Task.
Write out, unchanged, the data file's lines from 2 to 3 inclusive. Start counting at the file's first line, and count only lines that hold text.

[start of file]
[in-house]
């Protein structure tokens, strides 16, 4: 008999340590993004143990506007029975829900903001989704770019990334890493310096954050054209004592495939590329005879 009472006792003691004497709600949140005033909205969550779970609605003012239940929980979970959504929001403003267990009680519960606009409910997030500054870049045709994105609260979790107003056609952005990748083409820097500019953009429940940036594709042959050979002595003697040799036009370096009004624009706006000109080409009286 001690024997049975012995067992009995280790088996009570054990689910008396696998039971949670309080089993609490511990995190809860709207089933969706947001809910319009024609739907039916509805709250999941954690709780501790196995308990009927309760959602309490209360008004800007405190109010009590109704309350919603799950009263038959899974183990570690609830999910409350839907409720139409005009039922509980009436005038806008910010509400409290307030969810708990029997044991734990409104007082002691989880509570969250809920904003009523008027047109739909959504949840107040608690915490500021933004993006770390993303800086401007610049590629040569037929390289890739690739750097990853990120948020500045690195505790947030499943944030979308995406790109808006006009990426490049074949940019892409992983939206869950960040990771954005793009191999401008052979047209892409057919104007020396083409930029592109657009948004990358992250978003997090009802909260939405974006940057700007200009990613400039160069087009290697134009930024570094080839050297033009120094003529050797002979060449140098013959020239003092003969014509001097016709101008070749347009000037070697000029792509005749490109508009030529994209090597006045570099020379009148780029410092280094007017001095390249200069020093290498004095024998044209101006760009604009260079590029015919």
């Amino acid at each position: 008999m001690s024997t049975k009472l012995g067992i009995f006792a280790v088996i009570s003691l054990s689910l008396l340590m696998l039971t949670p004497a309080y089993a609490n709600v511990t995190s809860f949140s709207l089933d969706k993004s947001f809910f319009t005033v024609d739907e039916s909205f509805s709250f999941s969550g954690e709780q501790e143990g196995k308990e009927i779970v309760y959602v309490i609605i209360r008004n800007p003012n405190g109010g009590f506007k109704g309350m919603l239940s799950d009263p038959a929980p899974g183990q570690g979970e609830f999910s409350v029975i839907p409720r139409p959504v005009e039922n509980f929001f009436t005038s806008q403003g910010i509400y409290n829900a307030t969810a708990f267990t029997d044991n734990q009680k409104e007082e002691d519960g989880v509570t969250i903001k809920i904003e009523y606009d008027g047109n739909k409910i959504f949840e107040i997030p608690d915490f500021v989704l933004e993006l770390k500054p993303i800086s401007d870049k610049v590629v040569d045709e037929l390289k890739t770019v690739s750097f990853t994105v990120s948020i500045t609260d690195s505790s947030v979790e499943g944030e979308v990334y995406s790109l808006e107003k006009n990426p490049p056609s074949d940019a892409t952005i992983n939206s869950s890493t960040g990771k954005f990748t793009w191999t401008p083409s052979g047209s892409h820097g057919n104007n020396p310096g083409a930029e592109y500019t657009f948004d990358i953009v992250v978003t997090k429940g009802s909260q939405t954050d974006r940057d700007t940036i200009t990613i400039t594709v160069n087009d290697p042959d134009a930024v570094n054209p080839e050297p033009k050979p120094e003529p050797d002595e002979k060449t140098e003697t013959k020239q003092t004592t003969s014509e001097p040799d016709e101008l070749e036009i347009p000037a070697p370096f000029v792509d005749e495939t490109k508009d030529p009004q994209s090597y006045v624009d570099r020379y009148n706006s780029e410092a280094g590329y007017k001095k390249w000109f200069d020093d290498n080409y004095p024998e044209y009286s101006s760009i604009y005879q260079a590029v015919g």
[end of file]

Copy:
């Protein structure tokens, strides 16, 4: 008999340590993004143990506007029975829900903001989704770019990334890493310096954050054209004592495939590329005879 009472006792003691004497709600949140005033909205969550779970609605003012239940929980979970959504929001403003267990009680519960606009409910997030500054870049045709994105609260979790107003056609952005990748083409820097500019953009429940940036594709042959050979002595003697040799036009370096009004624009706006000109080409009286 001690024997049975012995067992009995280790088996009570054990689910008396696998039971949670309080089993609490511990995190809860709207089933969706947001809910319009024609739907039916509805709250999941954690709780501790196995308990009927309760959602309490209360008004800007405190109010009590109704309350919603799950009263038959899974183990570690609830999910409350839907409720139409005009039922509980009436005038806008910010509400409290307030969810708990029997044991734990409104007082002691989880509570969250809920904003009523008027047109739909959504949840107040608690915490500021933004993006770390993303800086401007610049590629040569037929390289890739690739750097990853990120948020500045690195505790947030499943944030979308995406790109808006006009990426490049074949940019892409992983939206869950960040990771954005793009191999401008052979047209892409057919104007020396083409930029592109657009948004990358992250978003997090009802909260939405974006940057700007200009990613400039160069087009290697134009930024570094080839050297033009120094003529050797002979060449140098013959020239003092003969014509001097016709101008070749347009000037070697000029792509005749490109508009030529994209090597006045570099020379009148780029410092280094007017001095390249200069020093290498004095024998044209101006760009604009260079590029015919």
């Amino acid at each position: 008999m001690s024997t049975k009472l012995g067992i009995f006792a280790v088996i009570s003691l054990s689910l008396l340590m696998l039971t949670p004497a309080y089993a609490n709600v511990t995190s809860f949140s709207l089933d969706k993004s947001f809910f319009t005033v024609d739907e039916s909205f509805s709250f999941s969550g954690e709780q501790e143990g196995k308990e009927i779970v309760y959602v309490i609605i209360r008004n800007p003012n405190g109010g009590f506007k109704g309350m919603l239940s799950d009263p038959a929980p899974g183990q570690g979970e609830f999910s409350v029975i839907p409720r139409p959504v005009e039922n509980f929001f009436t005038s806008q403003g910010i509400y409290n829900a307030t969810a708990f267990t029997d044991n734990q009680k409104e007082e002691d519960g989880v509570t969250i903001k809920i904003e009523y606009d008027g047109n739909k409910i959504f949840e107040i997030p608690d915490f500021v989704l933004e993006l770390k500054p993303i800086s401007d870049k610049v590629v040569d045709e037929l390289k890739t770019v690739s750097f990853t994105v990120s948020i500045t609260d690195s505790s947030v979790e499943g944030e979308v990334y995406s790109l808006e107003k006009n990426p490049p056609s074949d940019a892409t952005i992983n939206s869950s890493t960040g990771k954005f990748t793009w191999t401008p083409s052979g047209s892409h820097g057919n104007n020396p310096g083409a930029e592109y500019t657009f948004d990358i953009v992250v978003t997090k429940g009802s909260q939405t954050d974006r940057d700007t940036i200009t990613i400039t594709v160069n087009d290697p042959d134009a930024v570094n054209p080839e050297p033009k050979p120094e003529p050797d002595e002979k060449t140098e003697t013959k020239q003092t004592t003969s014509e001097p040799d016709e101008l070749e036009i347009p000037a070697p370096f000029v792509d005749e495939t490109k508009d030529p009004q994209s090597y006045v624009d570099r020379y009148n706006s780029e410092a280094g590329y007017k001095k390249w000109f200069d020093d290498n080409y004095p024998e044209y009286s101006s760009i604009y005879q260079a590029v015919g």